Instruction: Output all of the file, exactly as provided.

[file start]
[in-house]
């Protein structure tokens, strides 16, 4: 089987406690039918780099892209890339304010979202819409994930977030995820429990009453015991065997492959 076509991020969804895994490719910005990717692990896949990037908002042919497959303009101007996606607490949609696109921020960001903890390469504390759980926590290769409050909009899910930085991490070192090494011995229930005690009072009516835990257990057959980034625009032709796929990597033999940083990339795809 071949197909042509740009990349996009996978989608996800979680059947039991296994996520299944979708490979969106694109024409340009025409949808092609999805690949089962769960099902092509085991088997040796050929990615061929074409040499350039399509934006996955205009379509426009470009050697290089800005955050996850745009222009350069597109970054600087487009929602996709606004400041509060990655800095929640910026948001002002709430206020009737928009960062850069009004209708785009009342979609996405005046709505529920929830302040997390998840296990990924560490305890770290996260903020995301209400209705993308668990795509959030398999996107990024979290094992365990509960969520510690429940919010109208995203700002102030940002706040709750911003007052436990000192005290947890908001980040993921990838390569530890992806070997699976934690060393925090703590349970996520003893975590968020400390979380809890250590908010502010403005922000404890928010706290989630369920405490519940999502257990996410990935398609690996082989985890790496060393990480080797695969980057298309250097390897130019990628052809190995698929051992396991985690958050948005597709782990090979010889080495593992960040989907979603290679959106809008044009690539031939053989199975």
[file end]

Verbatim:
[in-house]
């Protein structure tokens, strides 16, 4: 089987406690039918780099892209890339304010979202819409994930977030995820429990009453015991065997492959 076509991020969804895994490719910005990717692990896949990037908002042919497959303009101007996606607490949609696109921020960001903890390469504390759980926590290769409050909009899910930085991490070192090494011995229930005690009072009516835990257990057959980034625009032709796929990597033999940083990339795809 071949197909042509740009990349996009996978989608996800979680059947039991296994996520299944979708490979969106694109024409340009025409949808092609999805690949089962769960099902092509085991088997040796050929990615061929074409040499350039399509934006996955205009379509426009470009050697290089800005955050996850745009222009350069597109970054600087487009929602996709606004400041509060990655800095929640910026948001002002709430206020009737928009960062850069009004209708785009009342979609996405005046709505529920929830302040997390998840296990990924560490305890770290996260903020995301209400209705993308668990795509959030398999996107990024979290094992365990509960969520510690429940919010109208995203700002102030940002706040709750911003007052436990000192005290947890908001980040993921990838390569530890992806070997699976934690060393925090703590349970996520003893975590968020400390979380809890250590908010502010403005922000404890928010706290989630369920405490519940999502257990996410990935398609690996082989985890790496060393990480080797695969980057298309250097390897130019990628052809190995698929051992396991985690958050948005597709782990090979010889080495593992960040989907979603290679959106809008044009690539031939053989199975």